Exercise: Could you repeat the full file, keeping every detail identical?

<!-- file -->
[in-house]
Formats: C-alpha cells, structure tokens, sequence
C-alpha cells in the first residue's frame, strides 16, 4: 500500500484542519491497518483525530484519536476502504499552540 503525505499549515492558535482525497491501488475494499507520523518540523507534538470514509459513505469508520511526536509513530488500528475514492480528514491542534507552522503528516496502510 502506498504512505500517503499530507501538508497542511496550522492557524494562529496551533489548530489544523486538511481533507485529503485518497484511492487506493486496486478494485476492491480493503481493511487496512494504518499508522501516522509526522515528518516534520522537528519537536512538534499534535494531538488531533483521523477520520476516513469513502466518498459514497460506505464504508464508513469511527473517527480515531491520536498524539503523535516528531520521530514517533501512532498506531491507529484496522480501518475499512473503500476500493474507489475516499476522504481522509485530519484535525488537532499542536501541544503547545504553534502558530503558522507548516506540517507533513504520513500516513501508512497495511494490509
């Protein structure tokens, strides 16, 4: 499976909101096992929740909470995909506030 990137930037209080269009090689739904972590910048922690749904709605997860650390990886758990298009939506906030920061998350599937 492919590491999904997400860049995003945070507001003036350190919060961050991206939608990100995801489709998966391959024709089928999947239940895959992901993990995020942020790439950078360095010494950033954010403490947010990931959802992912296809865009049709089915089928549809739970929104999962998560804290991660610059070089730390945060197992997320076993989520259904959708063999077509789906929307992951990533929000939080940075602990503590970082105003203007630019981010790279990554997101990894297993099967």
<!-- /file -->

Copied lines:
[in-house]
Formats: C-alpha cells, structure tokens, sequence
C-alpha cells in the first residue's frame, strides 16, 4: 500500500484542519491497518483525530484519536476502504499552540 503525505499549515492558535482525497491501488475494499507520523518540523507534538470514509459513505469508520511526536509513530488500528475514492480528514491542534507552522503528516496502510 502506498504512505500517503499530507501538508497542511496550522492557524494562529496551533489548530489544523486538511481533507485529503485518497484511492487506493486496486478494485476492491480493503481493511487496512494504518499508522501516522509526522515528518516534520522537528519537536512538534499534535494531538488531533483521523477520520476516513469513502466518498459514497460506505464504508464508513469511527473517527480515531491520536498524539503523535516528531520521530514517533501512532498506531491507529484496522480501518475499512473503500476500493474507489475516499476522504481522509485530519484535525488537532499542536501541544503547545504553534502558530503558522507548516506540517507533513504520513500516513501508512497495511494490509
């Protein structure tokens, strides 16, 4: 499976909101096992929740909470995909506030 990137930037209080269009090689739904972590910048922690749904709605997860650390990886758990298009939506906030920061998350599937 492919590491999904997400860049995003945070507001003036350190919060961050991206939608990100995801489709998966391959024709089928999947239940895959992901993990995020942020790439950078360095010494950033954010403490947010990931959802992912296809865009049709089915089928549809739970929104999962998560804290991660610059070089730390945060197992997320076993989520259904959708063999077509789906929307992951990533929000939080940075602990503590970082105003203007630019981010790279990554997101990894297993099967």